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April 2011

PetEdge Groomer's Showcase: Newcomers Edition

Welcome to the PetEdge Groomer's Showcase, where we highilght the work of groomers like you. This week, we're proud to feature two groomers who are just starting out.

Windy Sanchez
Peluza Fashion Boutique
Carolina, Puerto Rico

Windy began training as a groomer four months ago and is in the process of starting a business with her husband. The business, Peluza Fashion Boutique, is named after a dog that Windy rescued from the streets of Puerto Rico.

Learning to groom has been a particular challenge for Windy because she's physically disabled and can only work with her left hand.

If any groomers out there have tips for grooming with a disability, or know of any resources or equipment that can help disabled groomers, please email us at and we'll pass the info along. 

Here's a before and after shot of Windy's 3-month old Shih Tzu puppy, Lily. 

Lily (3-Month-old Shih Tzu Puppy)


2011-04-02 09.46.06


2011-04-02 14.21.48 

 Amy Jones
Quakertown, PA

Amy Jones is a student at Animal Behavior College and is currently working at the Quakertown Vet as a bather and a brusher. She is studying to be a groomer and is about to start her externship.

For practice, Jones has been grooming her own dog, Nelson, who is a Lhasa Apso/Havanese mix.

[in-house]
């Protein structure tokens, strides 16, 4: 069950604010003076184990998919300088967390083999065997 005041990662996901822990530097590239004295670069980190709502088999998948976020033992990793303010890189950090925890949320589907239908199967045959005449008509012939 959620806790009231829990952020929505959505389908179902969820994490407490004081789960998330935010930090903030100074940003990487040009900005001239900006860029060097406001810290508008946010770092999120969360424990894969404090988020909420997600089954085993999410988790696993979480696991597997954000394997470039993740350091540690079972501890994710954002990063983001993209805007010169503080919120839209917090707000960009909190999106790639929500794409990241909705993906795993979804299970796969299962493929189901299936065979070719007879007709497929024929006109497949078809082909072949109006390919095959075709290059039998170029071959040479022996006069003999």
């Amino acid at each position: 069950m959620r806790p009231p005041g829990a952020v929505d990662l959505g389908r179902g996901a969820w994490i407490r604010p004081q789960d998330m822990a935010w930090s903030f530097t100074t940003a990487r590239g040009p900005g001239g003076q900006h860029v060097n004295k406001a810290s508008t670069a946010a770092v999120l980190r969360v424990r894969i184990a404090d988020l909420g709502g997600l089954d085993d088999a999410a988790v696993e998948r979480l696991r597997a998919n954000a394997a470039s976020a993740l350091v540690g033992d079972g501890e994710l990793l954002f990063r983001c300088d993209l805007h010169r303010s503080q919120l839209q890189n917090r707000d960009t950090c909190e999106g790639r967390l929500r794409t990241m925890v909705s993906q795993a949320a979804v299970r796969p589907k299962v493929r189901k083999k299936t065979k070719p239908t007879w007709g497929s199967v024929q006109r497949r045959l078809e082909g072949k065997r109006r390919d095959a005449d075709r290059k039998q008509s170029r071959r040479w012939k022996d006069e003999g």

Here's a look at some of her work. "I used a 4F blade on his body and a #10 blade with a #1 snap-on comb for his face. A #10 blade is the closest cutting blade I own so far. I also did some finishing touches to his face and legs with curved and straight shears."



Nelson (After)



Are you ready to be our next showcase superstar? Send your pics to today.

Thanks and happy grooming :)

The Hair-Raising Truth About Grooming Cats

This cat might look a little scary, but it's actually just letting out a meow during a grooming session. Reading the body cues of cats is one of the keys to successful cat grooming.

Whenever we get a group of groomers together here at PetEdge, one of the subjects that invariably gets discussed is cat grooming.

For many groomers, it's the ultimate "do you or don't you?" question.

Some love to groom cats and will take cats on in bunches.

Others prefer to stick with dogs.

And there are those who have never tried cat grooming, but are interested in finding out more.